Those kinds of historical documents are so much easier to find these days, via the internet. Newspapers, including the New York Times, allow you to access their past issues, and the British Museum and many others also have put massive amounts of documents online. Writers starting out now takes this kind of access for granted, I imagine, but we old-timers will remember having to throw ourselves on the mercy of librarians and spending days in the dusty stacks. Hamill goes on:

“If the places I am describing are still in existence, I go to look at them, to stand before them, listening to what they are saying to me.”

These days with Google maps and other sources of information, you can simulate going to most locations although of course it doesn’t match being there, breathing the air and hearing the sounds in person.

Another possibility is to contact someone who lives in that location, using social media to find them. I think most people would be flattered to be asked to help someone writing a screenplay. If you’re nervous about emailing strangers, put the “six degrees of separation” to work–ask your friends whether they know anybody who lives in the place you want to find out about. If not, ask them to ask just one or two of their friends the same question. In most cases it won’t take more than that to find someone.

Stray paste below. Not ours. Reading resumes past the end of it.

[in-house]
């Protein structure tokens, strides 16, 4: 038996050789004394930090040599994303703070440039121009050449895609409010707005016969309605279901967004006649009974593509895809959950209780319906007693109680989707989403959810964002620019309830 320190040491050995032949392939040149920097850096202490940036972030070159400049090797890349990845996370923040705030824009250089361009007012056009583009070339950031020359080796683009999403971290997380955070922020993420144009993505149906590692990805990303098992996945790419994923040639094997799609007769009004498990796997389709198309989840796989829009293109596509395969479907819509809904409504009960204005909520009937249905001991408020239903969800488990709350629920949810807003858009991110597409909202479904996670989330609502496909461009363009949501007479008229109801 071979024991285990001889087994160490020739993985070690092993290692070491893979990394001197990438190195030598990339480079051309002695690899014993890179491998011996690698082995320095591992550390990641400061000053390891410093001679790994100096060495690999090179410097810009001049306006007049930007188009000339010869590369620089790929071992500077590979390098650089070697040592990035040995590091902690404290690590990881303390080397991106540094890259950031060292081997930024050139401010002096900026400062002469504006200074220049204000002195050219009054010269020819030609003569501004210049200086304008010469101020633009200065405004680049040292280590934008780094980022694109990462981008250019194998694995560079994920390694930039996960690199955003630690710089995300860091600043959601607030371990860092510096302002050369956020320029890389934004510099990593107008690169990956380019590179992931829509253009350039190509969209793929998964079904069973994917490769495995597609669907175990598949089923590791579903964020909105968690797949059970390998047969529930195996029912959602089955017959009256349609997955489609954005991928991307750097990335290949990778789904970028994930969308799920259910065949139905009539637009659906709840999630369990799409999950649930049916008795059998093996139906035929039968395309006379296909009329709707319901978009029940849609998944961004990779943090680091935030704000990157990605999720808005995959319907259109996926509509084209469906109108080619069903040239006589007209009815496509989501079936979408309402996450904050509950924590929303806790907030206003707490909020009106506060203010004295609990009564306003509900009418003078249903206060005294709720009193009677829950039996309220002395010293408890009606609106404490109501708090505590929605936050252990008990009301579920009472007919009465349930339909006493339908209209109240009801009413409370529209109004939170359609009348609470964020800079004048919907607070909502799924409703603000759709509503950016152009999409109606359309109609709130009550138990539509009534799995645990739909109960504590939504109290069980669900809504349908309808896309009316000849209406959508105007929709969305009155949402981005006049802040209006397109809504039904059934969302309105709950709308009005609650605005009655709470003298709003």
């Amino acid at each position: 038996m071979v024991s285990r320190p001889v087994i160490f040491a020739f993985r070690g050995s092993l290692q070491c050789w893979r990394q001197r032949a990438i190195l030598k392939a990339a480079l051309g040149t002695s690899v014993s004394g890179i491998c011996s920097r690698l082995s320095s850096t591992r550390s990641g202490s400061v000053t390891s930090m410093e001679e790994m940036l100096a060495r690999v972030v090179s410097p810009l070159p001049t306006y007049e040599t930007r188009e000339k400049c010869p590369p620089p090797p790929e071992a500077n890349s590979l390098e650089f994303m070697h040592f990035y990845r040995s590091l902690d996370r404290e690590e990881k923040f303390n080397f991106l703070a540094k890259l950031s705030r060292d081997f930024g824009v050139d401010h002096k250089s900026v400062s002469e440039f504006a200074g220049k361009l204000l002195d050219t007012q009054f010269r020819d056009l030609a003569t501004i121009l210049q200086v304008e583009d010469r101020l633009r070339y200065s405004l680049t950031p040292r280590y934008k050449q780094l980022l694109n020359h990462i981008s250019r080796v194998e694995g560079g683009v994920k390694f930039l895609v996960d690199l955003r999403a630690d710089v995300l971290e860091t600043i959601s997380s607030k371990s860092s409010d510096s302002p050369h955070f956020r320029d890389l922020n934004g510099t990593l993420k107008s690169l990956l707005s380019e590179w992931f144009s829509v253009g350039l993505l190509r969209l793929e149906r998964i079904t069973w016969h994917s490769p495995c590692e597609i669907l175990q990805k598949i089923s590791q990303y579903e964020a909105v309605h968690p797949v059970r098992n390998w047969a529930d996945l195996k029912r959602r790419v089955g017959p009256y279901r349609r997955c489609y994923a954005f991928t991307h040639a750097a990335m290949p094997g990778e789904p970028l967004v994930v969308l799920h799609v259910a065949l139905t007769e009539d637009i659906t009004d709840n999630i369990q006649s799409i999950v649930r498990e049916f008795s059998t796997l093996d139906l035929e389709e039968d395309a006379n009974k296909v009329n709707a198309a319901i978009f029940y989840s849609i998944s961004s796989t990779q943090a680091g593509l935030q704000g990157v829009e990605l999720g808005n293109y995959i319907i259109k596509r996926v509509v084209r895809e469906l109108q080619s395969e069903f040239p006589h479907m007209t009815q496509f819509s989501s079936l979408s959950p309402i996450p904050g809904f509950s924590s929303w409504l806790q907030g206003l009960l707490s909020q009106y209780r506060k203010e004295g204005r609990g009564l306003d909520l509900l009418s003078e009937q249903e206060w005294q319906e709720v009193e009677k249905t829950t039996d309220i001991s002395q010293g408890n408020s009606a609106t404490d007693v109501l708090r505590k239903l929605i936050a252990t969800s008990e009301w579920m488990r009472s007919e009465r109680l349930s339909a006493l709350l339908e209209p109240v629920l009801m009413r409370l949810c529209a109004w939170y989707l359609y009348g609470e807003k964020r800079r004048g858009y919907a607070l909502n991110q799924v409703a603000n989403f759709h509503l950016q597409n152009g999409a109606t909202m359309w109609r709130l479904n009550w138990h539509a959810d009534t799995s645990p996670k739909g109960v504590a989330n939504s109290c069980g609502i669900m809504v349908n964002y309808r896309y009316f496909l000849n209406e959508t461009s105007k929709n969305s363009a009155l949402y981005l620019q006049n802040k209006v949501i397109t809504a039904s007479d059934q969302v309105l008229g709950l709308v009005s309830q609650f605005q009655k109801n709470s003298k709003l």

Sometimes when we have a new idea we are tempted to go to the keyboard and start writing right away, but there’s a lot to be said for Hamill’s method of immersing yourself in the characters and locations before we start.

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In the previous post I shared Robert Ringer’s first (of three) rules of writing. Here’s his rule number two, which I think is even more important for screenwriters than for novelists.

Simplicity is crucial. Can the reader quickly understand what you are trying to say? Eliminate verbal furniture.

Ringer says he learned this from the classic book, The Elements of Style. I think it’s more important than ever because these days there are even more distractions for the reader and because overly ornate or long-winded descriptions can slow a screenplay down to a crawl.

That doesn’t mean your writing can’t have a style. Elmore Leonard has a great sparse style. So does Raymond Carver but I don’t think you’d ever mistake his writing for Leonard’s. In screenwriting, William Goldman is a good example–his scripts have personality but it doesn’t overwhelm the story.

In doing the research for my new book, Your Creative Writing Masterclass, which includes writing advice from classic authors, the notion of simplicity comes up again and again. Anton Chekhov and Mark Twain were among the proponents.  (Plug: that book comes out in January—you can pre-order it now from Amazon.)

One way to simplify is to hunt for unnecessary adjectives. Newer writers sometimes go for the rule of three on this: three adjectives per noun. Too much.

Adverbs also are great candidates for pruning, especially when they apply to how dialogue is expressed: “Give me that right now!” he said angrily–or in screenplays, the parenthetical (angrily) between the character’s  name and his dialogue. Given the words themselves and possibly your description of the person, it should be obvious that he’s angry.

Ringer quotes from  Elements of Style: “the power of understatement is enormous.”

Next post: Ringer’s third rule of writing.

One of my rules of writing is, if you need support and guidance, get it! One way to do that is to join my online Writing Breakthrough Strategy program. You can find out more and sign up at